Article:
Saudi Arabia and other Gulf monarchies could turn a page and build strong relations with Iran if it respects them and stops "meddling" in their affairs, Saudi Foreign Minister Adel al-Jubeir said Wednesday.
"If Iran changes its way and its policies, nothing would prevent turning a page and building the best relationship based on good neighborliness, with no meddling in the affairs of others," he told reporters in Riyadh. "There is no need for mediation" in such a case, said Jubeir, whose country severed all links with Iran in January after crowds attacked the kingdom's diplomatic missions in Iran after Saudi Arabia executed prominent Shiite cleric Nimr al-Nimr.
Jubeir said relations with Tehran had deteriorated "due to the sectarian policies" followed by Shiite Iran and "its support for terrorism and implanting of terrorist cells in the countries of the region." "Iran is a neighboring Muslim country that has a great civilization and a friendly people, but the policies that followed the revolution of (Ayatollah Ruhollah) Khomeini have been aggressive," he said.
Jubeir was speaking after a meeting of Gulf foreign ministers and their counterparts from Jordan and Morocco. In a joint statement, the ministers meeting in Riyadh urged Iran to respect U.N. Resolution 2231, which endorsed the Iranian nuclear deal and included curbs on ballistic missiles, as Tehran defiantly fired two more missiles on Wednesday. The ministers "stressed the importance of implementing the [U.N.] Security Council Resolution 2231 concerning the nuclear deal, including what concerns ballistic missiles and other weapons," it said. U.S. Vice President Joe Biden said Wednesday that the United States would take action against Iran if the missile tests were confirmed.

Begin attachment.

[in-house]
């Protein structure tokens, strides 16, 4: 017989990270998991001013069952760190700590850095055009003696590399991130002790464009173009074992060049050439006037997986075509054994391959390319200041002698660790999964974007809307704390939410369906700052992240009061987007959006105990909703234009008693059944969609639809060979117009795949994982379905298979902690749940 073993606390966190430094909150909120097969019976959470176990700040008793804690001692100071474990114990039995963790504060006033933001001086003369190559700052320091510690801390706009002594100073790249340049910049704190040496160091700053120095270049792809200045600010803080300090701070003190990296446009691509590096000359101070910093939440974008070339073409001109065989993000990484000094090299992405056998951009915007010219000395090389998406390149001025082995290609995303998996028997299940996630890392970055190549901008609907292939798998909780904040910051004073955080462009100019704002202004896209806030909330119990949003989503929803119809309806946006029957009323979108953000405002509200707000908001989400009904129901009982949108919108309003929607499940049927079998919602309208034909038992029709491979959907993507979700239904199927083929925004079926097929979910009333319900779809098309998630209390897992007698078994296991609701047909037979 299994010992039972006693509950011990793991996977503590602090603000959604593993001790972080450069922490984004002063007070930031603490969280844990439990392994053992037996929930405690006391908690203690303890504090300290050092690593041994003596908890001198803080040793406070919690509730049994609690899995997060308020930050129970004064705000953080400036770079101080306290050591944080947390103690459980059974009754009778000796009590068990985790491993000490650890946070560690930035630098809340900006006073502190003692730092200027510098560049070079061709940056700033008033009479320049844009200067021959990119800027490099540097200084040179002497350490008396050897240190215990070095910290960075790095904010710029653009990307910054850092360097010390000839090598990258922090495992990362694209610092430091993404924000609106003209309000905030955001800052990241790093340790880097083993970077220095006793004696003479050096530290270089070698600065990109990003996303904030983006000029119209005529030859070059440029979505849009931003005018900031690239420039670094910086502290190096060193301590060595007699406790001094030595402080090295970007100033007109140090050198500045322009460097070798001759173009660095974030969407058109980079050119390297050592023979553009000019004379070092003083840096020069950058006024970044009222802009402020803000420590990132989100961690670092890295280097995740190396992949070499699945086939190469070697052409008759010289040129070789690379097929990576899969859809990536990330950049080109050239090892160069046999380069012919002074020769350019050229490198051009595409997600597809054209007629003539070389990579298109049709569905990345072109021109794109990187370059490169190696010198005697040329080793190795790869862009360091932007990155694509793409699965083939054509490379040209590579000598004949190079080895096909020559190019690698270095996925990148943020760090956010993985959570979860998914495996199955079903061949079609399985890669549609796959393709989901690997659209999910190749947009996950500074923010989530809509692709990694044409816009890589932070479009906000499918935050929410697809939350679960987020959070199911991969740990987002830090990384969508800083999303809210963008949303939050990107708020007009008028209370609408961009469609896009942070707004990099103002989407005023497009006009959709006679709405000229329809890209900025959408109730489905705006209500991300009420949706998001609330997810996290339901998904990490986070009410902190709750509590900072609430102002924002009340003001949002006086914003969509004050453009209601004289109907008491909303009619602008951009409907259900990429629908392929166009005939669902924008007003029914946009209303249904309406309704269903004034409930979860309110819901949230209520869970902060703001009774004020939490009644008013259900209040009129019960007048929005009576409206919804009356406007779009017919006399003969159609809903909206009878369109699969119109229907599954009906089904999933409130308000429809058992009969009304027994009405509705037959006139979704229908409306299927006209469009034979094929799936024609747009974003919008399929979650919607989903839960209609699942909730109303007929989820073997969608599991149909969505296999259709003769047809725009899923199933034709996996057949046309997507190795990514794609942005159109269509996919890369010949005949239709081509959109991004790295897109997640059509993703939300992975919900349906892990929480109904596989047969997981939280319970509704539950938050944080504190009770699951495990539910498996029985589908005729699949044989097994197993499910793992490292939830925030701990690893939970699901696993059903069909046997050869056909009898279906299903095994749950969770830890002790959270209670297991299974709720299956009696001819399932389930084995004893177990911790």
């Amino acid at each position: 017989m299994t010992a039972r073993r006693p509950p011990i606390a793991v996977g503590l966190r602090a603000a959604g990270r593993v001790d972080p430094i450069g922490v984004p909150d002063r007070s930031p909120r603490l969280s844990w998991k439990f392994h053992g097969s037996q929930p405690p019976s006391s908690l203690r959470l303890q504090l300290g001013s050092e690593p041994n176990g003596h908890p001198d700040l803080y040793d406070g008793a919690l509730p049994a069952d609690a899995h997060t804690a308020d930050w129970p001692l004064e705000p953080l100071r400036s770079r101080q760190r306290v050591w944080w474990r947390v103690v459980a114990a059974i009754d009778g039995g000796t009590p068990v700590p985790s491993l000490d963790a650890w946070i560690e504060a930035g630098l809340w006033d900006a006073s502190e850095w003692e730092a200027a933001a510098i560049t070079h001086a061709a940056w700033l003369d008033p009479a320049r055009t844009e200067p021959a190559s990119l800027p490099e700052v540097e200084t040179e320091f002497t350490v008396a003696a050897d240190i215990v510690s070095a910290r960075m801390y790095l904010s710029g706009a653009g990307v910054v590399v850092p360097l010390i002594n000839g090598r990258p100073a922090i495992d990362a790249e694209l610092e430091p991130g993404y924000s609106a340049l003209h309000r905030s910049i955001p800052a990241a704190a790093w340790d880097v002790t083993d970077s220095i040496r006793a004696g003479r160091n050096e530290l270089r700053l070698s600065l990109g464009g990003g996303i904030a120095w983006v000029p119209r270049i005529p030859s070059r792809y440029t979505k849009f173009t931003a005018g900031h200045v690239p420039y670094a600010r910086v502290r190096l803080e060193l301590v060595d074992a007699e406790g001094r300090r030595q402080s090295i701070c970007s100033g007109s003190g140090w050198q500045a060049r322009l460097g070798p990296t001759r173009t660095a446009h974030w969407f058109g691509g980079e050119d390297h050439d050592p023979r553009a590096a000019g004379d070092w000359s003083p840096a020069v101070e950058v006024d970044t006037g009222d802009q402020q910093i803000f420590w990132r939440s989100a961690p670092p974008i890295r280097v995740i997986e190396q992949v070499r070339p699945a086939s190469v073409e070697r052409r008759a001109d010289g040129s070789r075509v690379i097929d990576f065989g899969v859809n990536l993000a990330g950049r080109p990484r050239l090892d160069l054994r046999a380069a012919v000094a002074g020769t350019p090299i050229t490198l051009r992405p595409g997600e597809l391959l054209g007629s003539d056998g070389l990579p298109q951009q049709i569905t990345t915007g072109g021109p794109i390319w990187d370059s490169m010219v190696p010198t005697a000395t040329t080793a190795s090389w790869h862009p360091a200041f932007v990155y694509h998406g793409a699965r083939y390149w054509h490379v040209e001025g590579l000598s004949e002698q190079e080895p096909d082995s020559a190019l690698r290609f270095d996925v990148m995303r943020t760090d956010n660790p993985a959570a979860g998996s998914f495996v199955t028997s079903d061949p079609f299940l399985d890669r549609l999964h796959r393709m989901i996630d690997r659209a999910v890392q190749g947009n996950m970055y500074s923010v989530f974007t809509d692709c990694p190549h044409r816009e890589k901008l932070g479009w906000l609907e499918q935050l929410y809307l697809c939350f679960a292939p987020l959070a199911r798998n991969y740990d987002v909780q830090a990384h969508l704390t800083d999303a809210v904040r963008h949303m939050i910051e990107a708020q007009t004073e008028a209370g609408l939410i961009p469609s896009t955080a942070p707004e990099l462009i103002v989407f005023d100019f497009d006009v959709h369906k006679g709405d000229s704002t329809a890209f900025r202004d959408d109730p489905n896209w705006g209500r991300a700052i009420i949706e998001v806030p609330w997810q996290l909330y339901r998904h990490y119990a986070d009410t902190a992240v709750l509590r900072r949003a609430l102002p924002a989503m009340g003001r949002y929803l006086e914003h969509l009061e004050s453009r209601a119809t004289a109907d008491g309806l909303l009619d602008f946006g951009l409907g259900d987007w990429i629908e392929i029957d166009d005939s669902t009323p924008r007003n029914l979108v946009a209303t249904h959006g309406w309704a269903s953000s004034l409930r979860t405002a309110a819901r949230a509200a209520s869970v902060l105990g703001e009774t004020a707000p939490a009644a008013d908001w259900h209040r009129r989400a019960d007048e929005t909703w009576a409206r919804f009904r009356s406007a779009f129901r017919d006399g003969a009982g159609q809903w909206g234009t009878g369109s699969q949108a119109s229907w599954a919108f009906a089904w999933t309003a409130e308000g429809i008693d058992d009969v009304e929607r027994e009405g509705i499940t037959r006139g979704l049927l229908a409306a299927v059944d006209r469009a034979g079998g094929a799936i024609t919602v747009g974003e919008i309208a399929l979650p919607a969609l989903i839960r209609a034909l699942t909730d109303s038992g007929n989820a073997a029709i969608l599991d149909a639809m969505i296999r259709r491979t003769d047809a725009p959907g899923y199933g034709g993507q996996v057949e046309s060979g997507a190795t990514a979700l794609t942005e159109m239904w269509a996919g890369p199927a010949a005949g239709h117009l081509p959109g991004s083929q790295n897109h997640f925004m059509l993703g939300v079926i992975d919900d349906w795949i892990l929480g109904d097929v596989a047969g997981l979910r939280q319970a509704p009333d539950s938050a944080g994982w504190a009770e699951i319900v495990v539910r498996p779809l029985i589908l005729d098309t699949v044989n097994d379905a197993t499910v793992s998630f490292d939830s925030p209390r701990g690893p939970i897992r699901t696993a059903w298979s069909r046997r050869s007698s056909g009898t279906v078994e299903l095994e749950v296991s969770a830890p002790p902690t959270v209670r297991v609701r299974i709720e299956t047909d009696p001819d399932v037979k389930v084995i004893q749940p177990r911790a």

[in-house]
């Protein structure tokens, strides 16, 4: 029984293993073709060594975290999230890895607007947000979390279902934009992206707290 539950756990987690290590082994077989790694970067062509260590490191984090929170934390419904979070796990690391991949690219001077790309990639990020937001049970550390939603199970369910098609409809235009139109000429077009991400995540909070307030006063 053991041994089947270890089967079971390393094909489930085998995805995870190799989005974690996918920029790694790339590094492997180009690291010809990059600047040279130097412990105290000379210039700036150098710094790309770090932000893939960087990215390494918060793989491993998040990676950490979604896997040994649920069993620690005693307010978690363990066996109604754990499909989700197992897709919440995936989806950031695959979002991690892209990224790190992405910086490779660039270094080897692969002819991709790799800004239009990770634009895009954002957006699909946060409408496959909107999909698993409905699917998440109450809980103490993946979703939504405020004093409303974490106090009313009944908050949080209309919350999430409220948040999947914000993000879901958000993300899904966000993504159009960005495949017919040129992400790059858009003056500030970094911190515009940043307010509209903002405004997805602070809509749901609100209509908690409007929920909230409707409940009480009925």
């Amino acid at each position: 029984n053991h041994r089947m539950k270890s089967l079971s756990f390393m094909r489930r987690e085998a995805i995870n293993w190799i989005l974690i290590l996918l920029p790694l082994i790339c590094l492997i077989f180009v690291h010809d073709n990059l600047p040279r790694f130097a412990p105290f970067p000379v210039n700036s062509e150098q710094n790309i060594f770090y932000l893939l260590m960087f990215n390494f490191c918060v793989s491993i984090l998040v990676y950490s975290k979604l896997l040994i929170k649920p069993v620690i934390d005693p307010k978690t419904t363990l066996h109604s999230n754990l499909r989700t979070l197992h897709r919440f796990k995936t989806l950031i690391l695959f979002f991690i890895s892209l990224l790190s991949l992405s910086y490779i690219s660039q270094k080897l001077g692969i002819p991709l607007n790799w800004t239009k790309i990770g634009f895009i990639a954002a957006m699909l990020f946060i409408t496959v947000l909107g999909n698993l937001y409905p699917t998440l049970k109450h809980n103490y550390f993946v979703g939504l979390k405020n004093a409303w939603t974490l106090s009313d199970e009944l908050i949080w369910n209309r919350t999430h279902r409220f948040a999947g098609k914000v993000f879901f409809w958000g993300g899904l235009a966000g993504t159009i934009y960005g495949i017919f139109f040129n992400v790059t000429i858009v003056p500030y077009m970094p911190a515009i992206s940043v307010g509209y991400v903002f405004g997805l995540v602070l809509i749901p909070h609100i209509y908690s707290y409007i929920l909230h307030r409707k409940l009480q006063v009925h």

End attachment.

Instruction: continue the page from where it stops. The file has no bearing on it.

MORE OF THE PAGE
Sunni powerhouse Saudi Arabia and fellow Gulf nations also accuse Iran of supporting Shiite rebels in Yemen as well as attempting to destabilize their regimes. They also support rebels in Syria's five-year civil war while Tehran backs the regime of Bashar Assad. Gulf nations had recently classified Lebanon's Iran-backed Shiite Hezbollah movement as a terrorist group. Saudi Arabia recently blocked $3 billion in military aid to Lebanon and urged its citizens to leave the country.
Jubeir claimed that Lebanon is now run by Hezbollah. "What is disturbing in the Lebanon question is that a militia that is classified as terrorist controls decision making in Lebanon," he said. Jubeir criticized a recent decision by a Lebanese court to release a Syria-linked former minister who is facing charges of having planned terrorist acts. Michel Samaha's release "does not positively indicate that the army is independent of Hezbollah's influence," he said.
Asked about further Gulf sanctions on Hezbollah, Jubeir said the foreign ministers of the Gulf Cooperation Council (GCC) had decided to look into measures that "would prevent Hezbollah from benefitting from GCC states."
Riyadh and its Gulf Arab allies have stepped up sanctions on Hezbollah and its alleged leaders since 2013 in retaliation to its intervention in Syria to support Assad. Last month Saudi Arabia froze the assets and prohibited dealings with three Lebanese nationals and four companies in its latest action against Hezbollah.
Iran-Saudi Arabia tensions first rose following Saudi Arabia's execution of Nimr, the Saudi Shiite cleric, tensions between Shiite Iran and Sunni Saudi Arabia – fierce regional rivals who support opposing sides in the conflicts in Syria and Yemen.